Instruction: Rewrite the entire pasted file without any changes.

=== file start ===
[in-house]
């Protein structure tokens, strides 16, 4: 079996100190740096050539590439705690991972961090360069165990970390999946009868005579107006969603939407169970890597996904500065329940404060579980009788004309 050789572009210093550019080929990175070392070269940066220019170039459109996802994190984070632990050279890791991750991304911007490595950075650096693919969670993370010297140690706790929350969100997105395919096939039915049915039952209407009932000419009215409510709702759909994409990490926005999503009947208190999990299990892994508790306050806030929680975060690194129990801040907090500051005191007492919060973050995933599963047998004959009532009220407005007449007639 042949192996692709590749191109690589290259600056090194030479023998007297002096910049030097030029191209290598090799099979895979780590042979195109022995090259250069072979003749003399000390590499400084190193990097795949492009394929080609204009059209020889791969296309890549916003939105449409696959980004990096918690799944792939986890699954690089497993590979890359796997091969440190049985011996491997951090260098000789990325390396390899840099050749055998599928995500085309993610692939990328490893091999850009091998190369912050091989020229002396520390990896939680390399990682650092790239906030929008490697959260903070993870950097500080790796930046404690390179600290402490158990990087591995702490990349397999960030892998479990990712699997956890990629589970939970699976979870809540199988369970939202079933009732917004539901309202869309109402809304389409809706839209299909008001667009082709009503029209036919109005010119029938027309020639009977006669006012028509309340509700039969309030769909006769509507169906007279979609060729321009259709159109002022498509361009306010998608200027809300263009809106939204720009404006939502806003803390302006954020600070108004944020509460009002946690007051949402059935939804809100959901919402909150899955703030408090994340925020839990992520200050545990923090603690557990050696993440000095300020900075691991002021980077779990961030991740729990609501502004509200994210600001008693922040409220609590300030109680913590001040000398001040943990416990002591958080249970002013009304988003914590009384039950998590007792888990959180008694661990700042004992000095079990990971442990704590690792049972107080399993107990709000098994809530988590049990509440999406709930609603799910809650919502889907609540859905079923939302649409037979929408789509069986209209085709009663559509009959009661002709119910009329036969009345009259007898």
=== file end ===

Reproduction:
[in-house]
């Protein structure tokens, strides 16, 4: 079996100190740096050539590439705690991972961090360069165990970390999946009868005579107006969603939407169970890597996904500065329940404060579980009788004309 050789572009210093550019080929990175070392070269940066220019170039459109996802994190984070632990050279890791991750991304911007490595950075650096693919969670993370010297140690706790929350969100997105395919096939039915049915039952209407009932000419009215409510709702759909994409990490926005999503009947208190999990299990892994508790306050806030929680975060690194129990801040907090500051005191007492919060973050995933599963047998004959009532009220407005007449007639 042949192996692709590749191109690589290259600056090194030479023998007297002096910049030097030029191209290598090799099979895979780590042979195109022995090259250069072979003749003399000390590499400084190193990097795949492009394929080609204009059209020889791969296309890549916003939105449409696959980004990096918690799944792939986890699954690089497993590979890359796997091969440190049985011996491997951090260098000789990325390396390899840099050749055998599928995500085309993610692939990328490893091999850009091998190369912050091989020229002396520390990896939680390399990682650092790239906030929008490697959260903070993870950097500080790796930046404690390179600290402490158990990087591995702490990349397999960030892998479990990712699997956890990629589970939970699976979870809540199988369970939202079933009732917004539901309202869309109402809304389409809706839209299909008001667009082709009503029209036919109005010119029938027309020639009977006669006012028509309340509700039969309030769909006769509507169906007279979609060729321009259709159109002022498509361009306010998608200027809300263009809106939204720009404006939502806003803390302006954020600070108004944020509460009002946690007051949402059935939804809100959901919402909150899955703030408090994340925020839990992520200050545990923090603690557990050696993440000095300020900075691991002021980077779990961030991740729990609501502004509200994210600001008693922040409220609590300030109680913590001040000398001040943990416990002591958080249970002013009304988003914590009384039950998590007792888990959180008694661990700042004992000095079990990971442990704590690792049972107080399993107990709000098994809530988590049990509440999406709930609603799910809650919502889907609540859905079923939302649409037979929408789509069986209209085709009663559509009959009661002709119910009329036969009345009259007898």